MODE OF OPERATION

FIG. 2 illustrates a side elevation of the tissue needle 10, and the mode of operation where all numerals correspond to those elements previously decribed. Prior to entry of the tissue needle 10 into the biopsy area, the actuator bar 24 is squeezed manually by the physician. The arced actuator member 94 contacts against the rounded raised edge portion 74a causing the linkage arm 22 to rotate in a counter-clockwise fashion to slide the linkage block 20 and the sliding cannula 18 laterally along the stylet 16. Upon full depression of the actuator bar 24, the tissue bias-cut cutting tip 68 of the sliding cannula encompasses and fully encloses the tissue sample notch 64 within the confines of the cylindrical walls of the cannula 18 as illustrated. The bias-cut cannula cutting tip 68 positions adjacent to the stylet tip 66 to form a streamlined low profile point for entry into the biopsy area.

The physician now holds the tissue needle 10 with one hand, and causes through force the stylet 16 and cannula 18 to enter the biopsy tissue area. After entry to the tissue area, the actuating bar 24 is released while holding the handles 12 and 14 in the same relative position to the tissue. The cannula 18 returns by action of the compression spring 26 against the linkage block 20 and retracts the cannula fully inwardly to the position illustrated in FIG. 1, exposing the tissue sample notch 64 whereupon tissue sample enters the sample notch 64. The physician then depresses the actuator bar 24 to cause the sliding cannula 18 and the biased-cut cutting tip 68 to traverse the stylet 16, and cut a plug like tissue sample that is captured within the same notch and within the portion of the cannula wall 18a that overlies the sample notch 64. Then with the tissue sample contained in the sample notch 64 and all elements positioned as in FIG. 2, the tissue needle 10 is withdrawn from the area the tissue sample is taken from. Upon removal, the actuator bar 24 is released and the sliding cannula 18 is retracted exposing the sample tissue contained in the tissue sample notch 64 so that the tissue sample may be removed from the tissue needle 10 for laboratory analysis.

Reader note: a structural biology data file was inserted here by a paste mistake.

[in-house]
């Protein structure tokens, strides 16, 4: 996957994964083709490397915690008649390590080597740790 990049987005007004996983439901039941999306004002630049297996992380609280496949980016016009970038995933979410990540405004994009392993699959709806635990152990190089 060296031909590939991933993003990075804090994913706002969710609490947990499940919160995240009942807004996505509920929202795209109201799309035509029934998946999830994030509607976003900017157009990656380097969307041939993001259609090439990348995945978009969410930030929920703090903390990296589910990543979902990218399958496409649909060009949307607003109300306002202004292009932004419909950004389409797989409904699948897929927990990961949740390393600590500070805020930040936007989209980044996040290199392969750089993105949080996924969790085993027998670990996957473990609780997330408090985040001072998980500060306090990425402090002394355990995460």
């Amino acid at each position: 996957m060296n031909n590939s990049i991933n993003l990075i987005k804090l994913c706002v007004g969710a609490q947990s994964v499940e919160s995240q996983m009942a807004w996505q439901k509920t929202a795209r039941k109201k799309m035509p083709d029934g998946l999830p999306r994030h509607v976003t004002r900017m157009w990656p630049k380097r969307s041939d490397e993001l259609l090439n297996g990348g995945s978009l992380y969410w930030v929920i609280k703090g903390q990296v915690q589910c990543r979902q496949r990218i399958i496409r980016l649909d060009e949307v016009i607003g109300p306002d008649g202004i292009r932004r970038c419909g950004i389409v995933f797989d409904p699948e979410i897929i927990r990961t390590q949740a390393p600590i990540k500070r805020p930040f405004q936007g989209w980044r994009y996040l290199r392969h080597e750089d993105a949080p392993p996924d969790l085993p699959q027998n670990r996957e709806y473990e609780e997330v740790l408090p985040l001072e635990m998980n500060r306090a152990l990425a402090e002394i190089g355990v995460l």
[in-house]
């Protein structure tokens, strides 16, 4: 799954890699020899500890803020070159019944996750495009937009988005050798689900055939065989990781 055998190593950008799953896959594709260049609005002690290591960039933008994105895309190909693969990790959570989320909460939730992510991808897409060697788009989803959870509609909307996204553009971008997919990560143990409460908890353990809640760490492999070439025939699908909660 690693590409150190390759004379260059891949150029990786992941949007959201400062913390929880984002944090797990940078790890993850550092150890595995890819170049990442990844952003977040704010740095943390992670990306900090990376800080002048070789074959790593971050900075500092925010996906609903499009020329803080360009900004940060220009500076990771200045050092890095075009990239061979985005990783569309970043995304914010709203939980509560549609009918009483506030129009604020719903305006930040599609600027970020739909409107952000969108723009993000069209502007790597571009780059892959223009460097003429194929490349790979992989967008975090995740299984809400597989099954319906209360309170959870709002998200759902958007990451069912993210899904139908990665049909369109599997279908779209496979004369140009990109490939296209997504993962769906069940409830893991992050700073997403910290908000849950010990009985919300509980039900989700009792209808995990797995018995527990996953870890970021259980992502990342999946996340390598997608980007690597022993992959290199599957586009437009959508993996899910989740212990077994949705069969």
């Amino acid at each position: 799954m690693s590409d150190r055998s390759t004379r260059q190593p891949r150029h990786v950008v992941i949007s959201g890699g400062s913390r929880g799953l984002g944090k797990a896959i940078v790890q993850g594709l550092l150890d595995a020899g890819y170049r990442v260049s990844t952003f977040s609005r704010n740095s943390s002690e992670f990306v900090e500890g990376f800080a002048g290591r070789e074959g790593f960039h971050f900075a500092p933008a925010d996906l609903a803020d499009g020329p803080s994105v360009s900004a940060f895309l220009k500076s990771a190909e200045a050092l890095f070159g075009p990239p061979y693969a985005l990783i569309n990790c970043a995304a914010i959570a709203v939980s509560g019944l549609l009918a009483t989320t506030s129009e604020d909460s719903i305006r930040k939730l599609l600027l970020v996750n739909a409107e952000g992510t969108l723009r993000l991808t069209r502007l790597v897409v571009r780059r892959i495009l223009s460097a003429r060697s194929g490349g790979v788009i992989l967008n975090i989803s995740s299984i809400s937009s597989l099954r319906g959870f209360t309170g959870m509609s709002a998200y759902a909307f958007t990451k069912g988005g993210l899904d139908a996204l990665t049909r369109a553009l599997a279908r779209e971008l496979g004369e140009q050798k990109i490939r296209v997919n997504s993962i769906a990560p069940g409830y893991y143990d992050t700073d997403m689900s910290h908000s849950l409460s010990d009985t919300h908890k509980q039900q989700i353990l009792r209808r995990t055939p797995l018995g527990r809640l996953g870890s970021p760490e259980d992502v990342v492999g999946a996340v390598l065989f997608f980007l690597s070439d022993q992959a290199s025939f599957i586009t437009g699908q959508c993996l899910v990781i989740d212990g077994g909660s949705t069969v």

It is noted that only one hand is required for complete operation of the tissue needle 10 itself, leaving the physicians other hand free to provide support or external manipulation as needed about the biopsy area as required.

FIG. 3 illustrates a side elevation of the right tissue needle handle 14 where all numerals correspond to those elements previously described. Shown in particular are the sliding cannula accommodation hole 46, the perpendicularly aligned stylet capturing holes 40 and 42, and the cylindrical pivotal members 36 and 38. The exterior surfaces of both halves can be textured to provide a superior gripping surface on each side of the handles.

FIG. 4 illustrates a side elevation of the left tissue needle handle 12 where all numerals correspond to those elements previously described. Shown in particular in this illustration are members corresponding to the right handle including the sliding cannula accommodation hole 60, the cylindrical pivotal members 56 and 58, and the alignment pins 52a-52n which align with slots 32a-32n of handle half 14 of FIG. 3.

FIG. 5 illustrates a side view of the linkage arm 22 where all numerals correspond to those elements previously described. Shown in particular is the orientation of the cam holes 80a-80b which allow proper capture of the pins 70a-70b when the holes 80a-80b move in an arc during actuation of the linkage arm 22.

FIG. 6 illustrates an end view of the linkage arm 22 where all numerals correspond to those elements previously described. The cavity 87 is shown between the sides 78a and 78b for accommodation of the linkage block 20. The slot 84 between the linkage block actuator cams 82a and 82b accommodates the stylet 16 as the linkage arm travels in an arcular path during cannula actuation.

FIG. 7 illustrates a side view of the actuator bar 24 where all numerals correspond to those elements previously described.

FIG. 8 illustrates an end view of the actuator bar 24 where all numerals correspond to those elements previously described. Shown in particular are the pivot point members 92a and 92b positioned on the opposing faces 90c and 90d of the configured planar member 90.